After a long period of extensive testing, the important decision was made to start using TMSS fully, including the dynamic scheduler, for LOFAR observing cycle 20 which started on June 1st. This decision is a major milestone for the TMSS team and the dynamic scheduler.
The Dynamic Scheduler will relieve the burden on everyone involved in the day-to-day planning of LOFAR observations. The first production period, starting on June 1st, helped us to iron out a few remaining issues. Overall, it works well without any showstoppers and the supporting staff is getting used to it quickly. A bright future lies ahead!
In the figures we show some of the plots that are part of the automated scheduling process. They show a day-schedule for LOFAR, resulting from automatically scheduling a batch of observations, and a few plots showing the ‘goodness of fit’ of some of the scheduled observations, with respect to the constraints that these observations should adhere to.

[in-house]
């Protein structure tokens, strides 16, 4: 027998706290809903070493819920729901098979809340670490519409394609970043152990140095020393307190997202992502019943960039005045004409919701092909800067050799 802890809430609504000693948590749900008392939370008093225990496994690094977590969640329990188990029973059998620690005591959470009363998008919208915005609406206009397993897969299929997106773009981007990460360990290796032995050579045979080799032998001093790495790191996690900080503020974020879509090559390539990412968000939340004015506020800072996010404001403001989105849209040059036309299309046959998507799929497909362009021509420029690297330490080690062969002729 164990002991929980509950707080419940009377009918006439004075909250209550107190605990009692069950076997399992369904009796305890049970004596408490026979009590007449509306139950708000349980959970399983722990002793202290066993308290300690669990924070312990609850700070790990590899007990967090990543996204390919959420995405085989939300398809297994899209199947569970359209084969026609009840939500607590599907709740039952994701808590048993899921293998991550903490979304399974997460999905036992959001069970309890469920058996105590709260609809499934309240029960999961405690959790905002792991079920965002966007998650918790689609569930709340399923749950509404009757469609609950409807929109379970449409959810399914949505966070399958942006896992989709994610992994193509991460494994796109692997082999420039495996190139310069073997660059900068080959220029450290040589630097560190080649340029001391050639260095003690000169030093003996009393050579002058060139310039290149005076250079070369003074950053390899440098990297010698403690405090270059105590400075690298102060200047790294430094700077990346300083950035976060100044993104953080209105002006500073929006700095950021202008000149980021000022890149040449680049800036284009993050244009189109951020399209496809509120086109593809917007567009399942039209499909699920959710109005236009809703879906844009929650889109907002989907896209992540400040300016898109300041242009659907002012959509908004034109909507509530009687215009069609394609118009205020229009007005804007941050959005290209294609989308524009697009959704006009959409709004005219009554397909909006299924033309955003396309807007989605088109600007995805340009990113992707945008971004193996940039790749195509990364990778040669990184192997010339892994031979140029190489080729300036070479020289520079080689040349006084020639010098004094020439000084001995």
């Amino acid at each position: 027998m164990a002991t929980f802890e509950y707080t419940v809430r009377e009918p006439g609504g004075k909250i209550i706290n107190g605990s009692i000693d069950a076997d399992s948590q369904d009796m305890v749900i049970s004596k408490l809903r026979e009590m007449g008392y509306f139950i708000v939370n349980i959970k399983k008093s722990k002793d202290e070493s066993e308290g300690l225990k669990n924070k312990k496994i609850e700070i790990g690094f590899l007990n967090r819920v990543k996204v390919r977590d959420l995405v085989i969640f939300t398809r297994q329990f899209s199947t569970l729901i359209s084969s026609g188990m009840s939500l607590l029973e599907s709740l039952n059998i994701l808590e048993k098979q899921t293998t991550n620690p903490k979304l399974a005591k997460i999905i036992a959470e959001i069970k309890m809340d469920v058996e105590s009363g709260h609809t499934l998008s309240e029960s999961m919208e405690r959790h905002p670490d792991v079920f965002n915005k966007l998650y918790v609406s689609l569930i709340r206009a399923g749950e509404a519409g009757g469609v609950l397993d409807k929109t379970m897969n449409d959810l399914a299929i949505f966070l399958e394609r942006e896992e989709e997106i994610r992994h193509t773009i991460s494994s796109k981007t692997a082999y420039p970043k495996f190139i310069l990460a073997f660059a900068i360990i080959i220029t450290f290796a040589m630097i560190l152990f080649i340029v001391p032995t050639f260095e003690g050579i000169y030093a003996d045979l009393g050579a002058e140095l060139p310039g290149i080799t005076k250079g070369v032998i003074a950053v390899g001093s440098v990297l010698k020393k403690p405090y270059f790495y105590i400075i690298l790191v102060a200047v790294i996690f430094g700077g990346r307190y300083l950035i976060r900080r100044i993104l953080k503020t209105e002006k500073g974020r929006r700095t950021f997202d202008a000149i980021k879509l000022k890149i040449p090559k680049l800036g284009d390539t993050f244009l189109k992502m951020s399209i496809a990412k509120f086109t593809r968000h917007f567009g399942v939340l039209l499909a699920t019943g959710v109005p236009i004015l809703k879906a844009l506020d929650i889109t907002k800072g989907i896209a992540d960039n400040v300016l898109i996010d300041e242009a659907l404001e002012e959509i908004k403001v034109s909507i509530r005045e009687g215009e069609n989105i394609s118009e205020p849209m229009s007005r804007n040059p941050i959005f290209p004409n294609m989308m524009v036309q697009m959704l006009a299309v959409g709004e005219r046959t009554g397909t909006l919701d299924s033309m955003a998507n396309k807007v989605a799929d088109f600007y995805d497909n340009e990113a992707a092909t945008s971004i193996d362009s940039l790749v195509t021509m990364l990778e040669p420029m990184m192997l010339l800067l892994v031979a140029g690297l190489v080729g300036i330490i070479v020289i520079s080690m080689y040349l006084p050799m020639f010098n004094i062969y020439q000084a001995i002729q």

With TMSS and the Dynamic Scheduler now in full production mode, we are looking forward to extending the scheduler to include other, new constraints such as, for example, the state of the ionosphere which has a major impact on the data quality of a low-frequency radio telescope such as LOFAR (comparable to optical seeing for a visible-light telescope). With TMSS we are looking forward to improving the usability and responsiveness and including all requested observing types of Cycle 20.
Eric Kooistra is still working on the design of the required firmware functionality for LIFT. An internal review of the design documents will take place at the end of July.